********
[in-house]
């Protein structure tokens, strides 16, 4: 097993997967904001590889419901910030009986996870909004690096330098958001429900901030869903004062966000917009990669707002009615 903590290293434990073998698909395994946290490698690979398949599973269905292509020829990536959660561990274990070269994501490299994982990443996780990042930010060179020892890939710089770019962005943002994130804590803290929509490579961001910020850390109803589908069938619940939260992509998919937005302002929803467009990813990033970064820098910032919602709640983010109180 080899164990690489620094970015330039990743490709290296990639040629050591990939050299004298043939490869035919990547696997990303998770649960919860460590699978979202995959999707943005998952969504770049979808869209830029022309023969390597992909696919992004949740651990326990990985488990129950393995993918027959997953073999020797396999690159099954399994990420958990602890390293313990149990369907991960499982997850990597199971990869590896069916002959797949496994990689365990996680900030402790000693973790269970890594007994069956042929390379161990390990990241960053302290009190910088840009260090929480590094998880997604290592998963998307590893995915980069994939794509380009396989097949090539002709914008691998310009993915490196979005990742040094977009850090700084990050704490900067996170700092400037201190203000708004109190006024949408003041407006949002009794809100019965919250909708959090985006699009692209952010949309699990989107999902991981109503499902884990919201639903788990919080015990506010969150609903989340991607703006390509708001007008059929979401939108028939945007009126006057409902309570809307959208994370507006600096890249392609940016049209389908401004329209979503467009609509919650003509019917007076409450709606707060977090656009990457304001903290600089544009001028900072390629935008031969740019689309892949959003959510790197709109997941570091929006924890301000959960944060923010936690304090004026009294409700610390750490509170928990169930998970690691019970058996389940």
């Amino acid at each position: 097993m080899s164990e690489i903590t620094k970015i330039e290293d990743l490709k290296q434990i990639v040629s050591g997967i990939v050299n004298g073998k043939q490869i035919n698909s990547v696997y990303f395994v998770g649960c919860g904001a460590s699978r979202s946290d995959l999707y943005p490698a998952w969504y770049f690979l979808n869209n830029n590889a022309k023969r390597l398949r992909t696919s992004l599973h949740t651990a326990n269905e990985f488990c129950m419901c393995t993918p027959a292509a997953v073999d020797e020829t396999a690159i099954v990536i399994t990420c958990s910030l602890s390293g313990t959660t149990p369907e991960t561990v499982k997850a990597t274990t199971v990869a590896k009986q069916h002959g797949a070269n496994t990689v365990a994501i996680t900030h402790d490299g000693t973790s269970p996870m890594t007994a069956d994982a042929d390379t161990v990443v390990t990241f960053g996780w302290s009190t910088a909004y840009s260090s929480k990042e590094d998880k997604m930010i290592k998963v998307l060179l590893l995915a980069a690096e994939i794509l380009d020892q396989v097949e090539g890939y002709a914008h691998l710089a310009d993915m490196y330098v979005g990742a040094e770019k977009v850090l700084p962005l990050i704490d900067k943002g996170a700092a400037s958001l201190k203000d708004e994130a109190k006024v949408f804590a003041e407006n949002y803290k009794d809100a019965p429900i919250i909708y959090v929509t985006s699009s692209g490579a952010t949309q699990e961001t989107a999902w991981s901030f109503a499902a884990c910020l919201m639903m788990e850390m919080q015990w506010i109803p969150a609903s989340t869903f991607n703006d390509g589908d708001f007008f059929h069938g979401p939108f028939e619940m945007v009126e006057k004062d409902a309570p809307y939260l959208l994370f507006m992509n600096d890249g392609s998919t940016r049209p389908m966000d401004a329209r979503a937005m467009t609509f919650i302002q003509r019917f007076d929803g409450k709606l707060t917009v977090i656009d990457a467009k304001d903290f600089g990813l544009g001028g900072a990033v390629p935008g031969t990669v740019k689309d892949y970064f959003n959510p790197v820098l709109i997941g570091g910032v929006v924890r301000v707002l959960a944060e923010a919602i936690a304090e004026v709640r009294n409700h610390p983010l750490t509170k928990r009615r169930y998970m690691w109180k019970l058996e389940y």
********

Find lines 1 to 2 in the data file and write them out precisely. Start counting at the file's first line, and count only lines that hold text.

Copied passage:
[in-house]
């Protein structure tokens, strides 16, 4: 097993997967904001590889419901910030009986996870909004690096330098958001429900901030869903004062966000917009990669707002009615 903590290293434990073998698909395994946290490698690979398949599973269905292509020829990536959660561990274990070269994501490299994982990443996780990042930010060179020892890939710089770019962005943002994130804590803290929509490579961001910020850390109803589908069938619940939260992509998919937005302002929803467009990813990033970064820098910032919602709640983010109180 080899164990690489620094970015330039990743490709290296990639040629050591990939050299004298043939490869035919990547696997990303998770649960919860460590699978979202995959999707943005998952969504770049979808869209830029022309023969390597992909696919992004949740651990326990990985488990129950393995993918027959997953073999020797396999690159099954399994990420958990602890390293313990149990369907991960499982997850990597199971990869590896069916002959797949496994990689365990996680900030402790000693973790269970890594007994069956042929390379161990390990990241960053302290009190910088840009260090929480590094998880997604290592998963998307590893995915980069994939794509380009396989097949090539002709914008691998310009993915490196979005990742040094977009850090700084990050704490900067996170700092400037201190203000708004109190006024949408003041407006949002009794809100019965919250909708959090985006699009692209952010949309699990989107999902991981109503499902884990919201639903788990919080015990506010969150609903989340991607703006390509708001007008059929979401939108028939945007009126006057409902309570809307959208994370507006600096890249392609940016049209389908401004329209979503467009609509919650003509019917007076409450709606707060977090656009990457304001903290600089544009001028900072390629935008031969740019689309892949959003959510790197709109997941570091929006924890301000959960944060923010936690304090004026009294409700610390750490509170928990169930998970690691019970058996389940």